on shooting for the moon (and settling for stars)

Bela Siptak, Henry’s Night. Guache and charcoal, 2024.


By Jayden Lerma

        Larry had spent the last five minutes searching his apartment for nail clippers–partly because he’d been taking his LEGO Imperial Star Destroyer apart piece by piece over and the course of the week and the Empire struck back on his fingernails, but mostly because it was five minutes he did not have to spend trying to get dressed. Five minutes not staring at himself in the mirror.

        He’d torn through all of his closet’s storage and tried every combination of baggy pants and polo shirt before finally being forced to come to terms with the fact that his wardrobe was not the problem.

        In his youth, Larry had served a short stint as the smartest kid in class. It was a status he’d be paying interest on for the rest of his life—because it’d turned out to be a very expensive, valedictorian-fitted suit that was never actually his—but it afforded him just enough lasting brilliance to be begrudgingly cognizant of his own balding head.

        He developed a liking towards beanies, baseball caps and various similar forms of headwear, though they were always inevitably drawn into orbit of the celestial body that was his bald spot. His sister informed him they all looked ugly on him and were not subtle, which he already knew but hated that other people might, so he recently donated most of them.

        In summary, yes, he’d been aware of it, in the unfortunate way Larry was often aware of things he would rather not be. For example, that his mother could die in a car accident and he probably wouldn’t know until their next bi-weekly phone call, or the ever-looming threat of rent payment. 

        There was a certain psychological distance he needed to maintain with these stressors, lest they mangle the magnetic field of his mental equilibrium. He worried about them, like he did most things, just with a serving size of abstraction and a healthy dose of intangibility, like watching something through a car’s side-view mirror. With it, came the occasional downside of objects in the mirror encroaching very suddenly and causing catastrophic accidents. 

        The most recent of these instances involved the metaphorical “side-view mirror” being torn clean off by the ambulance that took him to the hospital when he collapsed at work three weeks ago, and the “catastrophic accident” was the bill he received for it when his insurance neglected to keep it from crashing headlong into his upcoming rent payment.

        Larry came equipped with an otherwise useless sociology degree, and figured that between his niece’s birthday gift and his rent payment, Maslow would want him to opt for the latter. Larry, whose pyramid was more the shape of a plateau—crumbly around the esteem bits with self-actualization comfortably out of reach—decided he was going to have them both anyways.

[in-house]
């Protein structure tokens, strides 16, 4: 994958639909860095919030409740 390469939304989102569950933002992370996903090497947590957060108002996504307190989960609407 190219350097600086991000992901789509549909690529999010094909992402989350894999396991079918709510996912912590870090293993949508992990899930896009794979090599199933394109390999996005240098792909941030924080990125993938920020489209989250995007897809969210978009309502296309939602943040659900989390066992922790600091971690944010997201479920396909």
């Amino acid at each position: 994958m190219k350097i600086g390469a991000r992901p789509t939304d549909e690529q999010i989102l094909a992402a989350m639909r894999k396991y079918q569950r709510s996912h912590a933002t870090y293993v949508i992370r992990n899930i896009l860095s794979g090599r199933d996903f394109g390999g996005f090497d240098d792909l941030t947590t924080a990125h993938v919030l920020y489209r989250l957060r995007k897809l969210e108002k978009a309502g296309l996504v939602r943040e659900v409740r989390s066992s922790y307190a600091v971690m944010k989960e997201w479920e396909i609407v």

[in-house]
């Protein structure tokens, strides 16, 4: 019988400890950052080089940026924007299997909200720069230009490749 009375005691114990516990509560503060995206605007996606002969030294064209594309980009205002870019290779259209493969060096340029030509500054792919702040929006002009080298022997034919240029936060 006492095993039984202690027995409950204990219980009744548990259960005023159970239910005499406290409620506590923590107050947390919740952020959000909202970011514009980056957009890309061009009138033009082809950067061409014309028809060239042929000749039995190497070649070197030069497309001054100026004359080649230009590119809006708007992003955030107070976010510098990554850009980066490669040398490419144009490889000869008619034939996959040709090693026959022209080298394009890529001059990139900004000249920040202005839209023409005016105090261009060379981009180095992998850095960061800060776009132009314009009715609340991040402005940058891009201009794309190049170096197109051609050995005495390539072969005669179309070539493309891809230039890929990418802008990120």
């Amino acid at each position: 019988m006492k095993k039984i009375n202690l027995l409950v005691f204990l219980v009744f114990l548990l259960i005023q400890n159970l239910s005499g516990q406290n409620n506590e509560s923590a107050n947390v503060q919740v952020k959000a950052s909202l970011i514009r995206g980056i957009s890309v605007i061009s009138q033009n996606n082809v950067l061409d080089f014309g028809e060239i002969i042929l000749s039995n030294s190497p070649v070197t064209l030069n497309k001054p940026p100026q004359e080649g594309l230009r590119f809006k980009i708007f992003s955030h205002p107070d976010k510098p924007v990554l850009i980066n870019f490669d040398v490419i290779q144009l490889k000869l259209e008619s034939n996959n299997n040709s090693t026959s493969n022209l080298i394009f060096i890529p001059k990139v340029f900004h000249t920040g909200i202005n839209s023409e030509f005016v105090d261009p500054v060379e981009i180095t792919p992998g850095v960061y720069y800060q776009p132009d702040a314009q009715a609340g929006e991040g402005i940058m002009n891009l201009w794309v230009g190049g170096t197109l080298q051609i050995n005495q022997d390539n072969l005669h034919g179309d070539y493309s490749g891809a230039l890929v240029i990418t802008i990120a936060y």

And so went his Star Destroyer, plucked apart and unrecognizable without the picture on the box. His fingernails were, unfortunately, lost in the disaster.

        And his nail clippers were nowhere to be found throughout the vast expanse of his tiny apartment. The Empire seemed to be after the rest of his nails too, with how often he stubbed his toe on the box while flitting around.

        He marched his retreat back to his dastardly mirror, recalling the last time his sister visited, and how he’d let her use them.

        They must’ve been lost to the black hole of her infinite pockets, gravitational giants compounded by a childhood of ransacking 7-Elevens for more money in sweets than their older brother brought to spend on his cigarettes in the first place. Larry could hardly be upset about the vestiges of her kleptomaniac tendencies, not after the windfall it’d graced him with in adolescence.

        He would be forced to attend his niece’s birthday party with the price of his gift worn on his fingertips like battle scars, and hope he didn’t forget to get his nail clippers back before he left their house.

        It was in the failure of his nail-oriented side quest that he was forced to refocus on his primary concern: that of the mirror, his hair, and the lack of it.

        The remains of the “outfits” he’d tried on were strewn across the floor in ways that made it comically obvious that all of them looked about the same, and that no shade of green flannel would ever dull the shine of his bald spot.

        He would like to call it a burgeoning patch, but more correctly it would be burgeoned, having swelled and spread beneath the hat he wore with his work uniform and gone ignored in a bid for denial outside of that.

        Just a few months ago he even had the good humor to joke about it. He told Sonia—whose favorite place to be was tall and wanted to go to space to meet Harrison Ford one day but for now would settle for riding around on her uncle’s shoulders and petting his head like it was a control panel—that she was stealing his hair away every time she touched his head. 

        He’d had the lightheartedness to panic earnestly when reassuring her that she was in no way “a hair-stealing-goblin,” and to laugh when his sister declared that every child ought to have something they wildly misunderstood about the world (that babies came from UFO’s) for them to look back on fondly (or for their sisters to look back on hysterically and never stop bringing up).